Hey Sean, welcome to Minimal Mag. How are you doing and where are you chatting from?
I’m really good, it’s been a super busy summer so in some ways I’m pleased to be out the other side. I’m at my home office today and using my Saturday to get some demos and promos checked which proves tricky in the week.
You started the label, Future Disco, in 2009. What was the catalyst behind this venture?
In some ways it was forced upon me. Azuli Records where I was working stopped and I had already done one album with Future Disco, which had been successful. So when the Azuli label ended we agreed I would continue future disco on my own and that led me to create Needwant as a record label for the compilation series. Future Disco has since blossomed into its own label as well as parties, radio show etc and Needwant has gone from strength to strength as an artist focused label.
How has the journey been so far?
I would say emotional is one word to sum it up. It’s an absolute rollercoaster running a record label. It’s a constant evolution because tastes change, technology changes, the environment around you changes and as a record label I always believe you are invested in culture, so you are both giving and taking from the world around you. So it’s important to find a harmony. It’s amazing now to have a team of six people all dedicated to records and artists rather than just me at the very start at the kitchen table distributing my own vinyl.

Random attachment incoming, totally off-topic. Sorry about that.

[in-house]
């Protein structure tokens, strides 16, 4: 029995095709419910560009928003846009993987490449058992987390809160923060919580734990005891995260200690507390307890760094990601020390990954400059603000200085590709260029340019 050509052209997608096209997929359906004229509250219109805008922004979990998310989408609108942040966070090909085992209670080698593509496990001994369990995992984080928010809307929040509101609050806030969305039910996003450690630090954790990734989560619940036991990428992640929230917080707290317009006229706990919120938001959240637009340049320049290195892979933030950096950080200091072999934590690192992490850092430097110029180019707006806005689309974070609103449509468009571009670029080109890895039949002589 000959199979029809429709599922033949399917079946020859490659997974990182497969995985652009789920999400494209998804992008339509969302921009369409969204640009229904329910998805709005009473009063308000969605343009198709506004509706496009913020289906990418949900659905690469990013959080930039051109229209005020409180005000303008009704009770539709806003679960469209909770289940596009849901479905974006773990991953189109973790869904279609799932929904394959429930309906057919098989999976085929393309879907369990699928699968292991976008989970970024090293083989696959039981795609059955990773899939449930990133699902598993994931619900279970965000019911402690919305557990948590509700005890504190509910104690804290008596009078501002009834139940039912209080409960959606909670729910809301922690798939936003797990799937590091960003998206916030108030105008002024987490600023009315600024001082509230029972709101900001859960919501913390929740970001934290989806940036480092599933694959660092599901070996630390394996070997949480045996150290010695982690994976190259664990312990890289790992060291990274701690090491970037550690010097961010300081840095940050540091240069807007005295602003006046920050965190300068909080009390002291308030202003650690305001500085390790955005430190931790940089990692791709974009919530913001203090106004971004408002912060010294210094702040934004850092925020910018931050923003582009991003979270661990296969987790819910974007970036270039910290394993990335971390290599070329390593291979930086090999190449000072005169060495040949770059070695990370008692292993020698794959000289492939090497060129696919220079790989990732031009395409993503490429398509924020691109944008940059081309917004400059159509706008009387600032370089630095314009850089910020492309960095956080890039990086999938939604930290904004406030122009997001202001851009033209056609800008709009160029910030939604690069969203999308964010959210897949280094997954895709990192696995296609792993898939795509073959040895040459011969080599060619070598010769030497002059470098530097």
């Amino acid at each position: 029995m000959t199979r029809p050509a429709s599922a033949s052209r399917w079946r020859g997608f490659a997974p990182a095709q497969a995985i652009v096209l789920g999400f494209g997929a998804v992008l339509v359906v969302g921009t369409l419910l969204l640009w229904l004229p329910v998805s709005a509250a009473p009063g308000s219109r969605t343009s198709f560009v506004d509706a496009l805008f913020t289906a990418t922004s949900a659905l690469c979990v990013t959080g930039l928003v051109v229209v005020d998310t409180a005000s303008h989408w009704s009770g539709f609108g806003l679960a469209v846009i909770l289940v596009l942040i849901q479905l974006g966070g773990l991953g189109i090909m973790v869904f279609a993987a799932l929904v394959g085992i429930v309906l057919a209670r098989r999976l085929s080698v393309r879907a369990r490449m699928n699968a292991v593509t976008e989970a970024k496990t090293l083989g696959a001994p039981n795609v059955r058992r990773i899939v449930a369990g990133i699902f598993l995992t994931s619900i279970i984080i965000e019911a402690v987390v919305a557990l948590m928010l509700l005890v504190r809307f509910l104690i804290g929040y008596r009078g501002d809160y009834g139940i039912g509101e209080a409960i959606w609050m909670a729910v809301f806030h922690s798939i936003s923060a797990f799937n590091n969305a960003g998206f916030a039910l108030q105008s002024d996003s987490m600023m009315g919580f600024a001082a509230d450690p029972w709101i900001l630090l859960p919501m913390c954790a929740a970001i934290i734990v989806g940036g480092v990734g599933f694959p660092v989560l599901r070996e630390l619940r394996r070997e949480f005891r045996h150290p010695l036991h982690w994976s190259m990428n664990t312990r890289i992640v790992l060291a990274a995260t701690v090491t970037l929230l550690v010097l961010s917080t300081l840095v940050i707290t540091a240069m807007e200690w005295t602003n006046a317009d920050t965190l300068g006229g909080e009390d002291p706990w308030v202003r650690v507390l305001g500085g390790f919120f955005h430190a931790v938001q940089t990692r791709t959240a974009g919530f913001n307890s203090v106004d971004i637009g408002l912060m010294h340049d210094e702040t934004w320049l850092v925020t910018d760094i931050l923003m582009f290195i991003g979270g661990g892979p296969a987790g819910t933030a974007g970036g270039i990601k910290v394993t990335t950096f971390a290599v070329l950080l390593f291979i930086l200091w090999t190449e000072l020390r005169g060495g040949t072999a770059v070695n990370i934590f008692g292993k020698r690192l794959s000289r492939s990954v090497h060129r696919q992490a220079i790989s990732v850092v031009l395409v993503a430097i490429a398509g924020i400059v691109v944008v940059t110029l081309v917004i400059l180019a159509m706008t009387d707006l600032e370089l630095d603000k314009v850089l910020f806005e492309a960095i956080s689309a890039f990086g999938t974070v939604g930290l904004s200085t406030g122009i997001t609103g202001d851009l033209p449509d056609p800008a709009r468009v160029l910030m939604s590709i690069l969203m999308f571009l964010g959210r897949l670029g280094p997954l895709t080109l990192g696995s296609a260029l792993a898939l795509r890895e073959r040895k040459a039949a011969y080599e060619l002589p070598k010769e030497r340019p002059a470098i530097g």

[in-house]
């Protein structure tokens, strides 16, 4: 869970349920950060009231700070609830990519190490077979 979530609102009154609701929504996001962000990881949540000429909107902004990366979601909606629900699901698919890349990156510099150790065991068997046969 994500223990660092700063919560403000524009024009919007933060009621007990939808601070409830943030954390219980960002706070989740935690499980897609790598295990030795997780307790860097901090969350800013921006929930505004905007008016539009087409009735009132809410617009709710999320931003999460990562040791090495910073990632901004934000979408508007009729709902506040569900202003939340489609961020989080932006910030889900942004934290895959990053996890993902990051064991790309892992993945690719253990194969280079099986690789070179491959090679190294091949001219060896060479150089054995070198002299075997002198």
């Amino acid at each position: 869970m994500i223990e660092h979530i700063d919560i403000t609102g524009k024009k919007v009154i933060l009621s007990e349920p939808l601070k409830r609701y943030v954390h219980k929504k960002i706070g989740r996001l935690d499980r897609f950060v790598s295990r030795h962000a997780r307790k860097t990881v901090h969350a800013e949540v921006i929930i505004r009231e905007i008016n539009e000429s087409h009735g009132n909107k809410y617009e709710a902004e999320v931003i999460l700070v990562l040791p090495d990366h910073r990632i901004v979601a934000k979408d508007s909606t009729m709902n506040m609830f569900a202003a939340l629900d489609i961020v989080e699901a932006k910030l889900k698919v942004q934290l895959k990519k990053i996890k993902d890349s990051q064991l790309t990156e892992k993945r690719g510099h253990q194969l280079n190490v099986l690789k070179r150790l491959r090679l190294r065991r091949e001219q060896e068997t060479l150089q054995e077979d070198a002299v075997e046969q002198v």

Thirteen years is a long time to have been running. What do you think are the key factors behind its success?
It’s a really long time, but I think the best record labels don’t even get going until maybe 10 years in. Just from my experience and lessons I’ve learnt is it takes a very long time to bed in as a record label and build a catalogue and reputation. It’s definitely not an overnight success business.
As for being successful, I think mainly it’s a passion of both myself and the team, that’s definitely number one. With music and A&R at the forefront. We try to experiment and not stay still and then from a more business perspective over the years you refine your systems, you get better at the administration of running a record label and now I like to think we have a really strong systems and networks where we can really grow artist careers.